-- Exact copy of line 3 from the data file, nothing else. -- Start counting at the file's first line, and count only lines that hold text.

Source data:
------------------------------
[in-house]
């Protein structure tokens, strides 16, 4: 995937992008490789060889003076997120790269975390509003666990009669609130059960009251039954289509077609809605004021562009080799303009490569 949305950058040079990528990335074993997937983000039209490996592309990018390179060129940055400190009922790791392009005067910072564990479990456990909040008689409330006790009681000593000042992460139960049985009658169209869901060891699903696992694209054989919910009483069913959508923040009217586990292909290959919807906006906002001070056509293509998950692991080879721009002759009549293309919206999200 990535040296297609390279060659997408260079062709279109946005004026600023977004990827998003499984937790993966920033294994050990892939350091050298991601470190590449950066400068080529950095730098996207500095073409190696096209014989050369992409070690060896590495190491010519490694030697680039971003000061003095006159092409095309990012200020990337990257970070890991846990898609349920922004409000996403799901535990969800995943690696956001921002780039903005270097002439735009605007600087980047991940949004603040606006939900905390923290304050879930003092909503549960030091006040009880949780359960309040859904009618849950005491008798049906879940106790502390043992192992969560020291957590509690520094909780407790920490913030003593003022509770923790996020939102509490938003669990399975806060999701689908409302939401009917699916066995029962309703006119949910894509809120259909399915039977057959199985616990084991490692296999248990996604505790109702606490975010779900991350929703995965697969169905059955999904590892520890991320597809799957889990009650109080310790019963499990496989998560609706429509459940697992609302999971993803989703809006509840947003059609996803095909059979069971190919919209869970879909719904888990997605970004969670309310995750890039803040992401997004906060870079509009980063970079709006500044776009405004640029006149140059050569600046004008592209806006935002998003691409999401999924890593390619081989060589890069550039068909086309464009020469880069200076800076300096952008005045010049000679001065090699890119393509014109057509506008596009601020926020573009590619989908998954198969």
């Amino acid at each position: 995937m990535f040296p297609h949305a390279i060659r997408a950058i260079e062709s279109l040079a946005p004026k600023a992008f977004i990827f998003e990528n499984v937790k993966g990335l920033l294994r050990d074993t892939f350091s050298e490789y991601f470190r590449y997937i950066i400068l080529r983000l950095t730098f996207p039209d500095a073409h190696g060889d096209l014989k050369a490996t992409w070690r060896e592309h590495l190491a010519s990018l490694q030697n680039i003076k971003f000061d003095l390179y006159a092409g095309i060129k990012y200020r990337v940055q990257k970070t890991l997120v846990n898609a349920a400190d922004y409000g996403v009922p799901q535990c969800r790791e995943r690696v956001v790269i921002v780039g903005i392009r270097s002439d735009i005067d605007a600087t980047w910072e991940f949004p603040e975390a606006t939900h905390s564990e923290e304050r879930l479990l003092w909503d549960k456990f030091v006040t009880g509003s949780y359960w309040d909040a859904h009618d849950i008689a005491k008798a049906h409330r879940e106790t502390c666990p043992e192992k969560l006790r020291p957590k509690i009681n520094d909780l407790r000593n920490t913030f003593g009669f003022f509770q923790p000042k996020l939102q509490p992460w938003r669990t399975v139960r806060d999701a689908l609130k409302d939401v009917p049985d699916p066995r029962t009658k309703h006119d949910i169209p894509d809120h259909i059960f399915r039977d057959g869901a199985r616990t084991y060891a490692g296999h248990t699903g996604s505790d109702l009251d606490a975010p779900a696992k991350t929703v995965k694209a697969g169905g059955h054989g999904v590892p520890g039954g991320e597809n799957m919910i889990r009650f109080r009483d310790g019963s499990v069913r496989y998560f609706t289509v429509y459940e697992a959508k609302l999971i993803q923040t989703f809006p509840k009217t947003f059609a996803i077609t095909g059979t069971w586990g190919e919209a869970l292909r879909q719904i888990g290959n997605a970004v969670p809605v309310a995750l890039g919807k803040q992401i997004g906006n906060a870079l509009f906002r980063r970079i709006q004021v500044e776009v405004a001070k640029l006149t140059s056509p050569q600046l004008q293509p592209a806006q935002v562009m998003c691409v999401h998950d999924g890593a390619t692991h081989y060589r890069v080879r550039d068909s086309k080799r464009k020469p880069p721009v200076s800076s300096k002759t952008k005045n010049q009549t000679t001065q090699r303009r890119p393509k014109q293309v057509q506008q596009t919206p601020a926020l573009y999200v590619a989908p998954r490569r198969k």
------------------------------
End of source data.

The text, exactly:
């Amino acid at each position: 995937m990535f040296p297609h949305a390279i060659r997408a950058i260079e062709s279109l040079a946005p004026k600023a992008f977004i990827f998003e990528n499984v937790k993966g990335l920033l294994r050990d074993t892939f350091s050298e490789y991601f470190r590449y997937i950066i400068l080529r983000l950095t730098f996207p039209d500095a073409h190696g060889d096209l014989k050369a490996t992409w070690r060896e592309h590495l190491a010519s990018l490694q030697n680039i003076k971003f000061d003095l390179y006159a092409g095309i060129k990012y200020r990337v940055q990257k970070t890991l997120v846990n898609a349920a400190d922004y409000g996403v009922p799901q535990c969800r790791e995943r690696v956001v790269i921002v780039g903005i392009r270097s002439d735009i005067d605007a600087t980047w910072e991940f949004p603040e975390a606006t939900h905390s564990e923290e304050r879930l479990l003092w909503d549960k456990f030091v006040t009880g509003s949780y359960w309040d909040a859904h009618d849950i008689a005491k008798a049906h409330r879940e106790t502390c666990p043992e192992k969560l006790r020291p957590k509690i009681n520094d909780l407790r000593n920490t913030f003593g009669f003022f509770q923790p000042k996020l939102q509490p992460w938003r669990t399975v139960r806060d999701a689908l609130k409302d939401v009917p049985d699916p066995r029962t009658k309703h006119d949910i169209p894509d809120h259909i059960f399915r039977d057959g869901a199985r616990t084991y060891a490692g296999h248990t699903g996604s505790d109702l009251d606490a975010p779900a696992k991350t929703v995965k694209a697969g169905g059955h054989g999904v590892p520890g039954g991320e597809n799957m919910i889990r009650f109080r009483d310790g019963s499990v069913r496989y998560f609706t289509v429509y459940e697992a959508k609302l999971i993803q923040t989703f809006p509840k009217t947003f059609a996803i077609t095909g059979t069971w586990g190919e919209a869970l292909r879909q719904i888990g290959n997605a970004v969670p809605v309310a995750l890039g919807k803040q992401i997004g906006n906060a870079l509009f906002r980063r970079i709006q004021v500044e776009v405004a001070k640029l006149t140059s056509p050569q600046l004008q293509p592209a806006q935002v562009m998003c691409v999401h998950d999924g890593a390619t692991h081989y060589r890069v080879r550039d068909s086309k080799r464009k020469p880069p721009v200076s800076s300096k002759t952008k005045n010049q009549t000679t001065q090699r303009r890119p393509k014109q293309v057509q506008q596009t919206p601020a926020l573009y999200v590619a989908p998954r490569r198969k």